Many of them were only made for a fistful of dollars. But Leone loved the Western.
As we were talking recently about the Western career of Clint Eastwood (click the link for that), I thought we might take the trail of the so-called spaghetti western for a while, and have a look at the ‘dollars trilogy’.
I should probably preface these notes by saying that I personally am not a fan of the genre. Much as I love Westerns (proper Westerns, I mean) I do not care for the 1960s/70s Italian variety. I know these pictures have their fans, and they did have certain plus points. For one thing, they contributed to a revival of the form, and movie theaters filled up once again with people paying to watch Westerns (or westerns anyway), which was certainly no bad thing. And they also injected new blood (quite a lot of it, in fact) into the genre which had perhaps become somewhat tired and formulaic. It is said that spaghetti westerns brought new audiences to the six-gun movie – younger people, and older ones who had grown tired of the 1950s black & white B-Westerns they remembered, and wanted to move on in the 1960s. These films were at least new, brash, noisy and in color. In any case, at the very least we had movie theaters full of audiences watching Westerns again, no mean feat.
Prime movers of these movies, such as Sergio Corbucci and Sergio Leone, were great admirers of American Westerns of the 1940s and 50s, and quoted them in some way in their own pictures. Actually, Leone’s father had directed and his mother starred in what is often regarded as the first ever silent Italian western, La Vampira Indiana, in 1913.
But for me their low production values, often shockingly bad dubbing, awful music and trashy cartoon style put me off. Still, each to his (or as they would say these days their) own.
Real fans of spaghetti westerns, though, will probably want to stop reading here. I wouldn’t want to cause any attacks of apoplexy.
Probably the most famous spaghetti westerns of all are the three pictures Leone made with Clint Eastwood, of which Per un pugno di dollari is the first. On the screen, the English title says Fistful of Dollars but it has usually been referred to as A Fistful of Dollars or For a Fistful of Dollars. Whichever.
There is a huge amount to say about the genre and no space to do it here (and, I fear, not much will) but the most famous book on the subject is the dense film-crit tome Spaghetti Westerns: Cowboys and Europeans from Karl May to Sergio Leone by Christopher Frayling. It’s long and earnest, and you’d have to be obsessively interested to get through it all. The title of the weighty volume would seem to suggest that the term spaghetti western is not pejorative. An early Japanese critic called these pictures macaroni westerns but the spag label is the one that stuck. They were Italian in the sense that often the director and much of the cast were Italians, and a lot of the production happened at Cinecittà in Rome, but they were often filmed in Spain, as was Fistful, and there were frequently companies from other countries (Germany, for example) investing in them.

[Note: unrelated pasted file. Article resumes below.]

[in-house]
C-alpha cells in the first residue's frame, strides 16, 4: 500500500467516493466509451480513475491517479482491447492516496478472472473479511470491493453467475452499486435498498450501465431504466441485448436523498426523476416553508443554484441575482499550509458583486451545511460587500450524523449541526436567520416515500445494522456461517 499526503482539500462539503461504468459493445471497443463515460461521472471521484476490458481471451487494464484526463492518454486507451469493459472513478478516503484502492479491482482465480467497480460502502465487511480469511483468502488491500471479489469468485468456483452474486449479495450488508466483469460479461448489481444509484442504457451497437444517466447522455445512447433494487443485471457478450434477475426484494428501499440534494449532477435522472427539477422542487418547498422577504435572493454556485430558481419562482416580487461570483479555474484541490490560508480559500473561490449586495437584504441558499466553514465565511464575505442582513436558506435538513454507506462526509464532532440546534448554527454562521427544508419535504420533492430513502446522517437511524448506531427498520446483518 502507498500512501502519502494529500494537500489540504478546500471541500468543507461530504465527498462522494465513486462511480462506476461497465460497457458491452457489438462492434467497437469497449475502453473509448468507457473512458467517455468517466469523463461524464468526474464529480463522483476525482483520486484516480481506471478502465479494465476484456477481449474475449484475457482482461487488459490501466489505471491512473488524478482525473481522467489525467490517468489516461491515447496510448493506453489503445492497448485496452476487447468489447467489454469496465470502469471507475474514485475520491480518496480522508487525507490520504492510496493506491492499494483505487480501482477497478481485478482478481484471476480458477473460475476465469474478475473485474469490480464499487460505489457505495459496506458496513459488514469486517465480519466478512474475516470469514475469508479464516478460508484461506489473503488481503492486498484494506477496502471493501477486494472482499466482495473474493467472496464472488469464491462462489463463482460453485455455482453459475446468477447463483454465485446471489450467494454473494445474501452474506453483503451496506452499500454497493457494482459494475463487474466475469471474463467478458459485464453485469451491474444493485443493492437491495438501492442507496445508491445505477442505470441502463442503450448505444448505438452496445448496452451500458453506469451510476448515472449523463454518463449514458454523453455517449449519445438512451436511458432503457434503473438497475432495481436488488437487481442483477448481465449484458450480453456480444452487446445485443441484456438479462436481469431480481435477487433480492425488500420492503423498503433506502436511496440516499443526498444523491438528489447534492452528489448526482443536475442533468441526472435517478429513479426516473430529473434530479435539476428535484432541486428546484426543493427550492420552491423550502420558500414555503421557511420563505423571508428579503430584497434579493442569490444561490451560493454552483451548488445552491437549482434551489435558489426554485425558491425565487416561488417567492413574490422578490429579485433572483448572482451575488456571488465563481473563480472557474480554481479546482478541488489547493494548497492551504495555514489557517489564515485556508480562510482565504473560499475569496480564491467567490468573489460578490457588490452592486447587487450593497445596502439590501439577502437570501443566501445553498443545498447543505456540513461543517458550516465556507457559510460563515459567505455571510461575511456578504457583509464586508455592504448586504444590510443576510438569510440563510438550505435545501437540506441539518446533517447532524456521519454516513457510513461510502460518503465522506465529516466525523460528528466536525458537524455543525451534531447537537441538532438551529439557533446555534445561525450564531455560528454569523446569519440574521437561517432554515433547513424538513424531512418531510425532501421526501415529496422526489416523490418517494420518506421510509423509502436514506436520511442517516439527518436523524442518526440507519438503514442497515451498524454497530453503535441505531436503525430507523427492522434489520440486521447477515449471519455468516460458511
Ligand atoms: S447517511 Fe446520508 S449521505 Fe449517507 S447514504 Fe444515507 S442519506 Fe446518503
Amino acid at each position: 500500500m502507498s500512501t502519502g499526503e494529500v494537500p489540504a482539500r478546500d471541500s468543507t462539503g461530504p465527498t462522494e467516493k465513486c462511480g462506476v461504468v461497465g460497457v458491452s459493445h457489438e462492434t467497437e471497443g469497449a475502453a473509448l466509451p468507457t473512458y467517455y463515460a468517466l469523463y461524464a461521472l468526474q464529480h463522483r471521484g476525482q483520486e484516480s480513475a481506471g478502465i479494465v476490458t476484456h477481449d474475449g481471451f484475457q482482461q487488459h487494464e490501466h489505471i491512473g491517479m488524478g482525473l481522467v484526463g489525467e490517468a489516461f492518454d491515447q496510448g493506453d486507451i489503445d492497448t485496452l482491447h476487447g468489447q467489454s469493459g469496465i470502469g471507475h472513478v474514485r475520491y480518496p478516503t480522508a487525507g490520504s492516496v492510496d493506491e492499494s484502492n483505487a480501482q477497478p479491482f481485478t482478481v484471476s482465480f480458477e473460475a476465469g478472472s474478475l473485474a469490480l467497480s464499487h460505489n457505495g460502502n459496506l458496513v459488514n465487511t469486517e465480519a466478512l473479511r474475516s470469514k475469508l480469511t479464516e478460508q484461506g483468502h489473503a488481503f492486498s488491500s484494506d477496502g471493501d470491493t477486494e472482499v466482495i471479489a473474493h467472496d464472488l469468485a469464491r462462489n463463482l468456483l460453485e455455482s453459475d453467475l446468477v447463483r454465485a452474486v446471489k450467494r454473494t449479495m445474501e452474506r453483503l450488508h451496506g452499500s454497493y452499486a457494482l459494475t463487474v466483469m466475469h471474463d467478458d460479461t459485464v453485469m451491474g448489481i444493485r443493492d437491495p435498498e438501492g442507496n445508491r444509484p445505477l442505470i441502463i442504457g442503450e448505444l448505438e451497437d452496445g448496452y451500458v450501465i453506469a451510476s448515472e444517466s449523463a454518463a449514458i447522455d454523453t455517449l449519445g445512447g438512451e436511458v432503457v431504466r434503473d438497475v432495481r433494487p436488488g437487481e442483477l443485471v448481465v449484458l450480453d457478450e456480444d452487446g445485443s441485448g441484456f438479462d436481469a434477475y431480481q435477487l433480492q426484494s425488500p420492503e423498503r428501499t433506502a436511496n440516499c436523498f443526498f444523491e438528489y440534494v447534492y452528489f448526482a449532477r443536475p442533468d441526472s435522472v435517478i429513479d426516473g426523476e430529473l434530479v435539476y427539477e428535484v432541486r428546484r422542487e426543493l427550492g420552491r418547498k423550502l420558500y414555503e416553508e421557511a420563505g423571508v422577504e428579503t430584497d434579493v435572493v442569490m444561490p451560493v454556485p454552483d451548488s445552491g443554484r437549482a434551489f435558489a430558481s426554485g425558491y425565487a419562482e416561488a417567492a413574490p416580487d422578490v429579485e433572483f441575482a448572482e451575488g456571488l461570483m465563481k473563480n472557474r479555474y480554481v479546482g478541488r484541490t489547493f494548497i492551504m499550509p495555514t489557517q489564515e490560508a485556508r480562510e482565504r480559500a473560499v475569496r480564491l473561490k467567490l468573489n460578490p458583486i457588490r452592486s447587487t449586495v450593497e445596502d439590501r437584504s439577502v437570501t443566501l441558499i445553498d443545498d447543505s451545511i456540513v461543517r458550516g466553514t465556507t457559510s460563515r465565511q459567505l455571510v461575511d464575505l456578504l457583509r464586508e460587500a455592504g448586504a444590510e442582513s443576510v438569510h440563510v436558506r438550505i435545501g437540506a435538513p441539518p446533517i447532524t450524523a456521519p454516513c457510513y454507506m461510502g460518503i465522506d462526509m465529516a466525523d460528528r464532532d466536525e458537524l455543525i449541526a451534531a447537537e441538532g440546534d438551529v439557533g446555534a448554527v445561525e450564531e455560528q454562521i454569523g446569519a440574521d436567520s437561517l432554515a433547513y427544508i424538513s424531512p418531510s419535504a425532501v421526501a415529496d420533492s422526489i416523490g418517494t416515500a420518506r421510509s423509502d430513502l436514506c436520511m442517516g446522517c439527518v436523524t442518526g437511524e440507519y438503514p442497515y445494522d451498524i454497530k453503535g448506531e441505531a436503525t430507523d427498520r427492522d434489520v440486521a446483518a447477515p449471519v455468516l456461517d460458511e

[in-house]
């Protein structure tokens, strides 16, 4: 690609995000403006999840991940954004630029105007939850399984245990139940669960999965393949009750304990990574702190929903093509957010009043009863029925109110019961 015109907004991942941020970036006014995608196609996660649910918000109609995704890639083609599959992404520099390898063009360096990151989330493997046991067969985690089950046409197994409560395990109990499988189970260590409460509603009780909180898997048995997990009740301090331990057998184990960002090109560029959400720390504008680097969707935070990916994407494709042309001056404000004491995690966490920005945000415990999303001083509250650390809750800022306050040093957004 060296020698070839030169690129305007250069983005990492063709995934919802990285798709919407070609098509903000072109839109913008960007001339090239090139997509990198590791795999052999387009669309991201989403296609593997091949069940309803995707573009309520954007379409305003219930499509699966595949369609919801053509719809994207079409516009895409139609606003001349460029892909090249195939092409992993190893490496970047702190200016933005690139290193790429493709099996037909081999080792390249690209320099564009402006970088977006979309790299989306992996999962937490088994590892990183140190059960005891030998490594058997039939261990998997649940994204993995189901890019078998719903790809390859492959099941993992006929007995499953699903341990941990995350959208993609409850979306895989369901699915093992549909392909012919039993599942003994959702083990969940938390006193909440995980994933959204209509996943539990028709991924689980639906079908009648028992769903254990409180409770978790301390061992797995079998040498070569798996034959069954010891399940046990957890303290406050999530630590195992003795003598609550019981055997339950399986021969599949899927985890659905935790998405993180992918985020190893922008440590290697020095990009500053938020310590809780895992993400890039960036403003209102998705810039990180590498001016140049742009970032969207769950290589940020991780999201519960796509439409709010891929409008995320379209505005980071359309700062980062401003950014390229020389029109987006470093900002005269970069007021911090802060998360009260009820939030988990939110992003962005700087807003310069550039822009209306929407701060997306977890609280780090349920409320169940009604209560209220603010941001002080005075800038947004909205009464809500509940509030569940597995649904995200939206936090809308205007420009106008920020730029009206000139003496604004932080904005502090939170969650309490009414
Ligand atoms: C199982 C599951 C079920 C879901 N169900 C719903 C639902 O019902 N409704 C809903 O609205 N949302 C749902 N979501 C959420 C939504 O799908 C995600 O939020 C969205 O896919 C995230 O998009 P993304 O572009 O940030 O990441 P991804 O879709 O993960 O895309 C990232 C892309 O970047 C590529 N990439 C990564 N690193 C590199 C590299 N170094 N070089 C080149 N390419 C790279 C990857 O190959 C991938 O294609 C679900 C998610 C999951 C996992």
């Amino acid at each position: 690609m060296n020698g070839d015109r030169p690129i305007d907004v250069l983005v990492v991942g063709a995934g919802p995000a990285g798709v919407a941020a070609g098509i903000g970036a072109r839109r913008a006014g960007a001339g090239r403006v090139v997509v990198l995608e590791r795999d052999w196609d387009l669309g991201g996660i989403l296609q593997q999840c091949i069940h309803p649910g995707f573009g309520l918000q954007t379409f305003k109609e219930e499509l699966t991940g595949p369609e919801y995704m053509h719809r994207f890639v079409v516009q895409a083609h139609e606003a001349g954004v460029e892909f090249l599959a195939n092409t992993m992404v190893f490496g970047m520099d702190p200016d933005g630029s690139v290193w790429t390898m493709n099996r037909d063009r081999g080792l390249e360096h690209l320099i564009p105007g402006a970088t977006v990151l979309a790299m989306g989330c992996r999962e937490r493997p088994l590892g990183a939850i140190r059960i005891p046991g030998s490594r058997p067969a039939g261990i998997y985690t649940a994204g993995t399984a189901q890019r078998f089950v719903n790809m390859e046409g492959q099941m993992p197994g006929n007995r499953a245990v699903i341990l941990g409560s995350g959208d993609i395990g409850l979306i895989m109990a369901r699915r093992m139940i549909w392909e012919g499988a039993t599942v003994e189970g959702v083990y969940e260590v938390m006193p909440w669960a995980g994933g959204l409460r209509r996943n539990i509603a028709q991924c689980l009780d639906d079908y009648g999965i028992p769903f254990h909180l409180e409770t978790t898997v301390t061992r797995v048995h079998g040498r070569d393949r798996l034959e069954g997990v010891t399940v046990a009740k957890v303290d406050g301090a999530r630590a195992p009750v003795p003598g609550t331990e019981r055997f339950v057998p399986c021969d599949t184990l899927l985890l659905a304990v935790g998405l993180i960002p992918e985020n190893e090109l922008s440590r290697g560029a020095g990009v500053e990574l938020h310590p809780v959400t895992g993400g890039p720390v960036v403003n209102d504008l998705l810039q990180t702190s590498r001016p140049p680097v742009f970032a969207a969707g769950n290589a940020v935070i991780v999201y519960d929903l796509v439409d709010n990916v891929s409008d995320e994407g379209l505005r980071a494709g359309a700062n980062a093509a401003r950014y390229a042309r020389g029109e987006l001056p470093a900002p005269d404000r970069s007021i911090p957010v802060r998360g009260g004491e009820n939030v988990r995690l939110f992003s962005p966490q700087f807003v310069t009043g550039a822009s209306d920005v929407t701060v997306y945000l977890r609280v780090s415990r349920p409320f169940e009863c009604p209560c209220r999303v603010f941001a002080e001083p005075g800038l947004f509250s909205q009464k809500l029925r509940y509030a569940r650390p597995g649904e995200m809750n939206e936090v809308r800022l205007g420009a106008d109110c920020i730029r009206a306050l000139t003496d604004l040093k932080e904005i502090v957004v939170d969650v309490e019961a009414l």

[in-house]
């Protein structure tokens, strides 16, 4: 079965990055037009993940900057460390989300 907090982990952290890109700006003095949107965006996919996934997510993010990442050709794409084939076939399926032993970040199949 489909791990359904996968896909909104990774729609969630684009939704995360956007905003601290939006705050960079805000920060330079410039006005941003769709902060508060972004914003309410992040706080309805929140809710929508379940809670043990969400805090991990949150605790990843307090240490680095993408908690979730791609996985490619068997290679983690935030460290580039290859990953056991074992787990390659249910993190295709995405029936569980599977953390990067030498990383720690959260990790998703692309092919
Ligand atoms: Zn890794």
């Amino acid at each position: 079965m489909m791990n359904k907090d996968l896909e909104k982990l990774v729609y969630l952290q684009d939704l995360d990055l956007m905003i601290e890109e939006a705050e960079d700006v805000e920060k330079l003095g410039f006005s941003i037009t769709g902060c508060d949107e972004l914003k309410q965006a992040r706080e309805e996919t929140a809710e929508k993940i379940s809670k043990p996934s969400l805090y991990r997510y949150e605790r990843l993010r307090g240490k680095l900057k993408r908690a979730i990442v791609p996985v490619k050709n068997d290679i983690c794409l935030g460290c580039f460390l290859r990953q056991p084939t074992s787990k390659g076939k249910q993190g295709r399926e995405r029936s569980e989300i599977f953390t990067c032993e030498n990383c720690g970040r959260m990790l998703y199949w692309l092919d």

As Frayling himself says, in some ways spaghetti westerns are not Westerns at all, they are about Westerns. Another way of looking at it is Alberto Moravia’s view that while Hollywood Westerns are based on myth, spaghetti westerns are a myth of the myth.
Anyway, A Fistful of Dollars (that’s what I’m calling it, or Fistful for short) is a typical example, in fact an archetype. The story was a very well-worked one, about the fellow who plays two rival gangs off, one against the other. Dashiell Hammett had done it in Red Harvest (1929), Kurosawa did it in Yojimbo (1961) and it was later to come full circle and be reworked as a gangster movie (but a Western really) by Walter Hill in Last Man Standing (1996) – a movie I really like, and infinitely superior to Fistful. Leone even argued that it was based on Goldoni’s A Servant of Two Masters, but there may have been an element of chauvinismo there, and/or a desire to skate round slight, ahem, legal issues. No fewer than seven people, including Leone, worked on the writing – nine if you count the two Japanese credited with the Yojimbo screenplay – for Leone did at least at last, if reluctantly, accord credit.
In most countries it was rated as suitable only for adults when it came out because of the brutality, and the beatings and murders are still quite shocking today. But the violence is stylized and in the showdowns the celebrants perform a ritual.
The credit titles at the start are James Bondish (Bond films and their Italian rip-off copies were hugely popular in Italy) and the idea was to produce Westerns, then in decline, which would appeal to 007 (or Italian 006) audiences.